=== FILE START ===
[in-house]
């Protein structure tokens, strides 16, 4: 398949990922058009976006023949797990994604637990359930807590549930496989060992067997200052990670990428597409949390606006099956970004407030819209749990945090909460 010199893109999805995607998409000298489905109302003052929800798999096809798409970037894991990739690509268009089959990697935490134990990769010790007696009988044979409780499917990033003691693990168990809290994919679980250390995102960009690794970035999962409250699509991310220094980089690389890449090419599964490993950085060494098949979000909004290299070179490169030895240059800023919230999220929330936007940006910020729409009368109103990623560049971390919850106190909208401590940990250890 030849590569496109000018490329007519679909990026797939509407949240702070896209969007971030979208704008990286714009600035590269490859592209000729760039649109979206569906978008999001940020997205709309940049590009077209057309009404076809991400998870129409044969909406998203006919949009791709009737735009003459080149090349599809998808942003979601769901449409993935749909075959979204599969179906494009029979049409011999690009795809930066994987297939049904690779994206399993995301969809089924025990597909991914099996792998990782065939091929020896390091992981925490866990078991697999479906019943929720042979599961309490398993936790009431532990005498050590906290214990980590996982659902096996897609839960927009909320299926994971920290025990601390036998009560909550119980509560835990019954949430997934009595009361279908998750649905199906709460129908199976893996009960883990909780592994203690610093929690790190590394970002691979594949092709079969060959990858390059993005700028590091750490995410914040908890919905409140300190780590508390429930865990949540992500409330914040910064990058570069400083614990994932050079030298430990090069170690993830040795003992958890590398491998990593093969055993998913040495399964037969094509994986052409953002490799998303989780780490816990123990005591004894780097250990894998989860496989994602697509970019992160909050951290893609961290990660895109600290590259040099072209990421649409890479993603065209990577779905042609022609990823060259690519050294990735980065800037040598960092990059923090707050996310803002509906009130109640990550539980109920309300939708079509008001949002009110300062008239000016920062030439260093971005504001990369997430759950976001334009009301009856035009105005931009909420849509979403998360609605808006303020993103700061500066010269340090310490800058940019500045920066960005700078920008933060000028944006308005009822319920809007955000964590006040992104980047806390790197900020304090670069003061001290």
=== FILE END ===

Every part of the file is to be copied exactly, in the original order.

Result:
[in-house]
């Protein structure tokens, strides 16, 4: 398949990922058009976006023949797990994604637990359930807590549930496989060992067997200052990670990428597409949390606006099956970004407030819209749990945090909460 010199893109999805995607998409000298489905109302003052929800798999096809798409970037894991990739690509268009089959990697935490134990990769010790007696009988044979409780499917990033003691693990168990809290994919679980250390995102960009690794970035999962409250699509991310220094980089690389890449090419599964490993950085060494098949979000909004290299070179490169030895240059800023919230999220929330936007940006910020729409009368109103990623560049971390919850106190909208401590940990250890 030849590569496109000018490329007519679909990026797939509407949240702070896209969007971030979208704008990286714009600035590269490859592209000729760039649109979206569906978008999001940020997205709309940049590009077209057309009404076809991400998870129409044969909406998203006919949009791709009737735009003459080149090349599809998808942003979601769901449409993935749909075959979204599969179906494009029979049409011999690009795809930066994987297939049904690779994206399993995301969809089924025990597909991914099996792998990782065939091929020896390091992981925490866990078991697999479906019943929720042979599961309490398993936790009431532990005498050590906290214990980590996982659902096996897609839960927009909320299926994971920290025990601390036998009560909550119980509560835990019954949430997934009595009361279908998750649905199906709460129908199976893996009960883990909780592994203690610093929690790190590394970002691979594949092709079969060959990858390059993005700028590091750490995410914040908890919905409140300190780590508390429930865990949540992500409330914040910064990058570069400083614990994932050079030298430990090069170690993830040795003992958890590398491998990593093969055993998913040495399964037969094509994986052409953002490799998303989780780490816990123990005591004894780097250990894998989860496989994602697509970019992160909050951290893609961290990660895109600290590259040099072209990421649409890479993603065209990577779905042609022609990823060259690519050294990735980065800037040598960092990059923090707050996310803002509906009130109640990550539980109920309300939708079509008001949002009110300062008239000016920062030439260093971005504001990369997430759950976001334009009301009856035009105005931009909420849509979403998360609605808006303020993103700061500066010269340090310490800058940019500045920066960005700078920008933060000028944006308005009822319920809007955000964590006040992104980047806390790197900020304090670069003061001290």